Sunday, November 9, 2014
What Filipinos Have to Learn From Japanese People
Developing your attitude is like developing a skill on a musical instrument - it takes consistent practice to improve.
When the great Polish pianist Ignacy Jan Paderewski was elected Prime Minister of his country, he made one request before accepting the prestigious office. He would lead the country, but he must be allowed to practice his scales for two hours every day. Guitar virtuoso Andres Segovia requires the same of his students - two hours a day of playing scales.
And yet, who plays scales in a concert? You've never heard of a composition by Mozart or Brahms called "The Aelian Scale" or "Major Scale." However, without being thoroughly familiar with scales, a musician would remain remedial in his or her art. It is the complete mastery of the basics that gives birth to freedom of expression, ease of movement and cohesiveness in the delivery of each phrase.
So it is with each of us in our attitudes. Though we may have excelled in our approach to life, we must continue to develop every day. We need to practice having an excellent attitude in each and every endeavor, for it will always be true that we can improve the way we see problems, people and life.
After World War II, General Douglas MacArthur went to Japan to evaluate the rebuilding of the war-torn nation. The economy of Japan was in dire straits; the nation was struggling, having to use leftover resources just to stay afloat. As a result, any toy or appliance labeled "Made in Japan" was to be a trademark for one thing: poor quality. So General MacArthur brought in one of America's leading quality control experts, Dr. W. Edward Demming.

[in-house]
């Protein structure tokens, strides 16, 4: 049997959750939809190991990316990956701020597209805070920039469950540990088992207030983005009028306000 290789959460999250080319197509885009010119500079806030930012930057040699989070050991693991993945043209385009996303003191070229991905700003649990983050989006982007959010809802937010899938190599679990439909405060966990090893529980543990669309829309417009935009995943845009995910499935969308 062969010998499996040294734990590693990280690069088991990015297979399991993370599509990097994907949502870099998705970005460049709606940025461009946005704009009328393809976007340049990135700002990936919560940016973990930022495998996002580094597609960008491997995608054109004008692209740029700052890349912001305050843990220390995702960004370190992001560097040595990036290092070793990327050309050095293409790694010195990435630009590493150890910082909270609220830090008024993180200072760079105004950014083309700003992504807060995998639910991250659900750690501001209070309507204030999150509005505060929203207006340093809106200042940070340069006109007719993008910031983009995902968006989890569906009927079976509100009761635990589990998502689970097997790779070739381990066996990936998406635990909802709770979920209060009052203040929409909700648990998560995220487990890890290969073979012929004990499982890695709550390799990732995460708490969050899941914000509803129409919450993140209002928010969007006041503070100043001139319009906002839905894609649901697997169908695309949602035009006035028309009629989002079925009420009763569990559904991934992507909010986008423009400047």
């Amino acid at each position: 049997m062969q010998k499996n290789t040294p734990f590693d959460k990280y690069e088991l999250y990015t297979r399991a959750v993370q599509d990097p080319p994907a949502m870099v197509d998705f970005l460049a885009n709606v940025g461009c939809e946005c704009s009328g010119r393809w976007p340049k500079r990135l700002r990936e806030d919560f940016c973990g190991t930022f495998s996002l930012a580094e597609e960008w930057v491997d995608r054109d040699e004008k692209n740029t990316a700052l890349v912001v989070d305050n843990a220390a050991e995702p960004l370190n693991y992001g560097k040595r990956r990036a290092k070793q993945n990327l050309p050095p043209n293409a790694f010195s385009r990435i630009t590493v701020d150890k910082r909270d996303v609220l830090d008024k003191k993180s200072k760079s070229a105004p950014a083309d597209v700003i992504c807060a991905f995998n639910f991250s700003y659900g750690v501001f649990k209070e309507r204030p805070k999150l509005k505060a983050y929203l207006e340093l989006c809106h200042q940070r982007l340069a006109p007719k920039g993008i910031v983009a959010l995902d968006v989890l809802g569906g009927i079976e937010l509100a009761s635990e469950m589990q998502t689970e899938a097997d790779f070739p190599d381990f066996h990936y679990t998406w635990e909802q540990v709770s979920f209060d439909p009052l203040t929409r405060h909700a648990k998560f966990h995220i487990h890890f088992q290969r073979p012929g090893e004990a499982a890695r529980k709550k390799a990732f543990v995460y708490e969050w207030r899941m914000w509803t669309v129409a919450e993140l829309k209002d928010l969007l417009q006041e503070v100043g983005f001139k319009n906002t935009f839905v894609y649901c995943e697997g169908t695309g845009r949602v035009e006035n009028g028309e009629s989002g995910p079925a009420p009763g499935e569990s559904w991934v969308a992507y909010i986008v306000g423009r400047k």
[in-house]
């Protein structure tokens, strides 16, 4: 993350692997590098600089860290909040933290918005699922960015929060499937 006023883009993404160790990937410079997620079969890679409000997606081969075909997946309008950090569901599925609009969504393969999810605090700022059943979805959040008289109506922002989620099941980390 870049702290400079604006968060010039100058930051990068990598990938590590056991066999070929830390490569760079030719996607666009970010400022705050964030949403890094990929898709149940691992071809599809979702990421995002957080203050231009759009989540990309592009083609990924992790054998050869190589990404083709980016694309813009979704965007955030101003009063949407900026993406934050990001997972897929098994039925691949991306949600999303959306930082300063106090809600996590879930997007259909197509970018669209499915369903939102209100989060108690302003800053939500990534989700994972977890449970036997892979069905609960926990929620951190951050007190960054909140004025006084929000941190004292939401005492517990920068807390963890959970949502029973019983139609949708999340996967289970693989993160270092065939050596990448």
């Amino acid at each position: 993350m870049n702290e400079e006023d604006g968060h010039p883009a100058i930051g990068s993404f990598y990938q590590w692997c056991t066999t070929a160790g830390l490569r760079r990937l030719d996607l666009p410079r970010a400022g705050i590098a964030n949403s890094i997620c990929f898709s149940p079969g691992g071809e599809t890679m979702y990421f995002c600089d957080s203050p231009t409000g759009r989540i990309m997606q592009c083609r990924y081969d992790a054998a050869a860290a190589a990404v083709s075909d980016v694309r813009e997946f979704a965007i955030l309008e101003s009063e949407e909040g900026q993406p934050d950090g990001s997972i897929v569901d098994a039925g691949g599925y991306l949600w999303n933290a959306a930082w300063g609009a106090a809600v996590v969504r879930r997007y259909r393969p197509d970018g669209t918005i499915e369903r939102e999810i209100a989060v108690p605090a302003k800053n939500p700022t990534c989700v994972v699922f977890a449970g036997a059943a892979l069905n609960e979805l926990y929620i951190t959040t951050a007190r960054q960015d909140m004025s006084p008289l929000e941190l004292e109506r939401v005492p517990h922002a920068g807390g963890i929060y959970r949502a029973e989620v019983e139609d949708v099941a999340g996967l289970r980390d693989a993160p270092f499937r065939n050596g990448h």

After much evaluation and scrutiny, Demming came up with a set of business principles to help turn around Japan's economy. He called the country's most influential businessmen together and offered them a promise. He basically said, "If you will improve something about yourself and your product every day and make quality not merely something to be maintained but an achievement and a way of living, you will turn the economy of Japan around in 10 years. Then if you continue to improve something each day, even if it is a miniscule amount, in three decades you will become an economy world power."
That was quite a tall promise to make to this struggling nation, but they took it, hook, line and sinker. They even coined a new word for this approach: kaizen. The word means a constant, ever-increasing improvement that defines quality not as something to be maintained but something to be lived on a daily basis.
Over the next 10 years, the businesses of Japan did exactly that. They examined the American automobile; then they improved on it and sold it to American consumers. People began buying everything Japan produced because of the improved quality. Japanese ingenuity increased, and they improved on existing bands of appliances, electronics, tools, cameras and watches. Soon their products were in demand the world over.
In 10 years, the economy of Japan had reversed itself, and within three decades the country had become an economic world power. To this day, one of the most prestigious business awards is the W. Edward Demming Award.
If a change in attitude can do that for a nation's economy, how much more should we seek to do the same for our own personal economy?
(From Wayne Cordeiro's "Atttitudes that Attract Success")
For a lot of times we neglect quality improvement, as we just think of being average, being just the way things are. Average. No wonder then that we're stuck. If each Filipino would strive to improve every day, we too can turn our country's economy around, in 10 years.
It's been quite a while that we have slept over our economy's concern. Time to get up, and start making our brand in demand across the globe!
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